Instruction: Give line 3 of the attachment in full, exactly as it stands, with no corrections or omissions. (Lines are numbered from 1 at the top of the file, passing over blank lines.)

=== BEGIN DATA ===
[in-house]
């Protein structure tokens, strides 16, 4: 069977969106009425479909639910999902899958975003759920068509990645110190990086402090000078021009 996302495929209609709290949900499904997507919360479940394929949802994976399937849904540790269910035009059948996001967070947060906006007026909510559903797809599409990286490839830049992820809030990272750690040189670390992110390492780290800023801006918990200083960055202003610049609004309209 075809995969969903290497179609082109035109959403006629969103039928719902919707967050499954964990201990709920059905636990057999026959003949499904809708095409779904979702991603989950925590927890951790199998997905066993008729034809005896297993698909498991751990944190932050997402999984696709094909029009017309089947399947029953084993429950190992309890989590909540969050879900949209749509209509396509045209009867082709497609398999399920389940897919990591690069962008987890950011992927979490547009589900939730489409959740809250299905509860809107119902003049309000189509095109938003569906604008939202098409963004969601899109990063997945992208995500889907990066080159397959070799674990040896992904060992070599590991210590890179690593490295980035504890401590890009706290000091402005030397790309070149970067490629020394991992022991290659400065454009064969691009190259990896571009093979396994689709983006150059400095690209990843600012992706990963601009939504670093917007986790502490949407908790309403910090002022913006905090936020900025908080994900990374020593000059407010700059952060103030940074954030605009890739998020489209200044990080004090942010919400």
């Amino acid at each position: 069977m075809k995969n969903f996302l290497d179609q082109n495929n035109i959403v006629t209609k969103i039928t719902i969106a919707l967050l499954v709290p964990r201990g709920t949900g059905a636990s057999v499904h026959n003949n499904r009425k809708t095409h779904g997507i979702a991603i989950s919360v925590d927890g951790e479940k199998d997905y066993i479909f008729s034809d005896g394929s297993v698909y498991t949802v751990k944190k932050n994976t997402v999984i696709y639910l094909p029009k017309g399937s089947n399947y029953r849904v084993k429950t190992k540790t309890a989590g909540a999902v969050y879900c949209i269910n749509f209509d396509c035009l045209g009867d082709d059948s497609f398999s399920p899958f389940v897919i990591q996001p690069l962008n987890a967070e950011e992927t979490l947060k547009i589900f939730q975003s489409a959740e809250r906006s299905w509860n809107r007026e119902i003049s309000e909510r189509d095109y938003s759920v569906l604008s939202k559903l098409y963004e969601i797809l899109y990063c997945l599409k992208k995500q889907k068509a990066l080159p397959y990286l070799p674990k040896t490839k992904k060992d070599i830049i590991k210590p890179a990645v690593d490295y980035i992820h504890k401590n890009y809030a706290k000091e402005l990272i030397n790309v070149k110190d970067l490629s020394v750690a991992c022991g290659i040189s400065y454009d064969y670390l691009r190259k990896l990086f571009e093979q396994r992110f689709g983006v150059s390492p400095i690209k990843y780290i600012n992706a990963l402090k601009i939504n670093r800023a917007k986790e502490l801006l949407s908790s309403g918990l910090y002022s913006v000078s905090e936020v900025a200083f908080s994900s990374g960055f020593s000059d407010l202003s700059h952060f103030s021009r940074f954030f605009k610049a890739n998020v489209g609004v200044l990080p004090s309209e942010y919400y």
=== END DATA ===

């Amino acid at each position: 069977m075809k995969n969903f996302l290497d179609q082109n495929n035109i959403v006629t209609k969103i039928t719902i969106a919707l967050l499954v709290p964990r201990g709920t949900g059905a636990s057999v499904h026959n003949n499904r009425k809708t095409h779904g997507i979702a991603i989950s919360v925590d927890g951790e479940k199998d997905y066993i479909f008729s034809d005896g394929s297993v698909y498991t949802v751990k944190k932050n994976t997402v999984i696709y639910l094909p029009k017309g399937s089947n399947y029953r849904v084993k429950t190992k540790t309890a989590g909540a999902v969050y879900c949209i269910n749509f209509d396509c035009l045209g009867d082709d059948s497609f398999s399920p899958f389940v897919i990591q996001p690069l962008n987890a967070e950011e992927t979490l947060k547009i589900f939730q975003s489409a959740e809250r906006s299905w509860n809107r007026e119902i003049s309000e909510r189509d095109y938003s759920v569906l604008s939202k559903l098409y963004e969601i797809l899109y990063c997945l599409k992208k995500q889907k068509a990066l080159p397959y990286l070799p674990k040896t490839k992904k060992d070599i830049i590991k210590p890179a990645v690593d490295y980035i992820h504890k401590n890009y809030a706290k000091e402005l990272i030397n790309v070149k110190d970067l490629s020394v750690a991992c022991g290659i040189s400065y454009d064969y670390l691009r190259k990896l990086f571009e093979q396994r992110f689709g983006v150059s390492p400095i690209k990843y780290i600012n992706a990963l402090k601009i939504n670093r800023a917007k986790e502490l801006l949407s908790s309403g918990l910090y002022s913006v000078s905090e936020v900025a200083f908080s994900s990374g960055f020593s000059d407010l202003s700059h952060f103030s021009r940074f954030f605009k610049a890739n998020v489209g609004v200044l990080p004090s309209e942010y919400y």